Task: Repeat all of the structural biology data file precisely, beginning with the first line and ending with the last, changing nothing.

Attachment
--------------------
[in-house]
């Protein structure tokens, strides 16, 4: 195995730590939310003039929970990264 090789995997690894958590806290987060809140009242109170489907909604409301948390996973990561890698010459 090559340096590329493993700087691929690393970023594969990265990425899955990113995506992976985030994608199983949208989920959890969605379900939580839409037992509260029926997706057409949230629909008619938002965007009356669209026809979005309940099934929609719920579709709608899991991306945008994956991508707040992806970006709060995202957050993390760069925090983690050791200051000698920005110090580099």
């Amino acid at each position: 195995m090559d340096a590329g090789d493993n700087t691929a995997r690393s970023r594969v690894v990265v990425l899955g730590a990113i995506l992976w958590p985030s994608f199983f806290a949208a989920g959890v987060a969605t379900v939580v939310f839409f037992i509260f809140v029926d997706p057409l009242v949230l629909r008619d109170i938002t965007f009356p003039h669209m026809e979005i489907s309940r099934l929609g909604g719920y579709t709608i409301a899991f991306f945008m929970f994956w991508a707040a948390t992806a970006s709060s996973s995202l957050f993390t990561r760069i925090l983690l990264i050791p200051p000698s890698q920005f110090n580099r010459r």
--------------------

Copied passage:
[in-house]
């Protein structure tokens, strides 16, 4: 195995730590939310003039929970990264 090789995997690894958590806290987060809140009242109170489907909604409301948390996973990561890698010459 090559340096590329493993700087691929690393970023594969990265990425899955990113995506992976985030994608199983949208989920959890969605379900939580839409037992509260029926997706057409949230629909008619938002965007009356669209026809979005309940099934929609719920579709709608899991991306945008994956991508707040992806970006709060995202957050993390760069925090983690050791200051000698920005110090580099």
């Amino acid at each position: 195995m090559d340096a590329g090789d493993n700087t691929a995997r690393s970023r594969v690894v990265v990425l899955g730590a990113i995506l992976w958590p985030s994608f199983f806290a949208a989920g959890v987060a969605t379900v939580v939310f839409f037992i509260f809140v029926d997706p057409l009242v949230l629909r008619d109170i938002t965007f009356p003039h669209m026809e979005i489907s309940r099934l929609g909604g719920y579709t709608i409301a899991f991306f945008m929970f994956w991508a707040a948390t992806a970006s709060s996973s995202l957050f993390t990561r760069i925090l983690l990264i050791p200051p000698s890698q920005f110090n580099r010459r």